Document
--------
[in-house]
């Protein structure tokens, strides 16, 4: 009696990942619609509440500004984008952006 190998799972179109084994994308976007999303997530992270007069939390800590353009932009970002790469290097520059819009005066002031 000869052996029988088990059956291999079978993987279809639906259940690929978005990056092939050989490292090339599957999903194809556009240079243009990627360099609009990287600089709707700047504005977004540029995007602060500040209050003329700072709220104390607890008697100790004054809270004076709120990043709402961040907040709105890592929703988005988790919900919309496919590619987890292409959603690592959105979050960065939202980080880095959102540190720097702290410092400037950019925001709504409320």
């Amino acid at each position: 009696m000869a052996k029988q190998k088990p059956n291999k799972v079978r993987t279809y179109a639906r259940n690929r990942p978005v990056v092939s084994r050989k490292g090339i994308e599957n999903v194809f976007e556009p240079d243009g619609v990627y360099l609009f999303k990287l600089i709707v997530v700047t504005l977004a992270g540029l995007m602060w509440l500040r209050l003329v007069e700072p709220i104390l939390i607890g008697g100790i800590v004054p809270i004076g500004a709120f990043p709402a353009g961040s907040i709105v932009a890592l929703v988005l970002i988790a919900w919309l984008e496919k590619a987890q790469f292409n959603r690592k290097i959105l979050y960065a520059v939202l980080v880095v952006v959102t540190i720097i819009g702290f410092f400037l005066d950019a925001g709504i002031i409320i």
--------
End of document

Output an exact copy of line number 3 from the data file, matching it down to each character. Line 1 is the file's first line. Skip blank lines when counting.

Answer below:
């Amino acid at each position: 009696m000869a052996k029988q190998k088990p059956n291999k799972v079978r993987t279809y179109a639906r259940n690929r990942p978005v990056v092939s084994r050989k490292g090339i994308e599957n999903v194809f976007e556009p240079d243009g619609v990627y360099l609009f999303k990287l600089i709707v997530v700047t504005l977004a992270g540029l995007m602060w509440l500040r209050l003329v007069e700072p709220i104390l939390i607890g008697g100790i800590v004054p809270i004076g500004a709120f990043p709402a353009g961040s907040i709105v932009a890592l929703v988005l970002i988790a919900w919309l984008e496919k590619a987890q790469f292409n959603r690592k290097i959105l979050y960065a520059v939202l980080v880095v952006v959102t540190i720097i819009g702290f410092f400037l005066d950019a925001g709504i002031i409320i």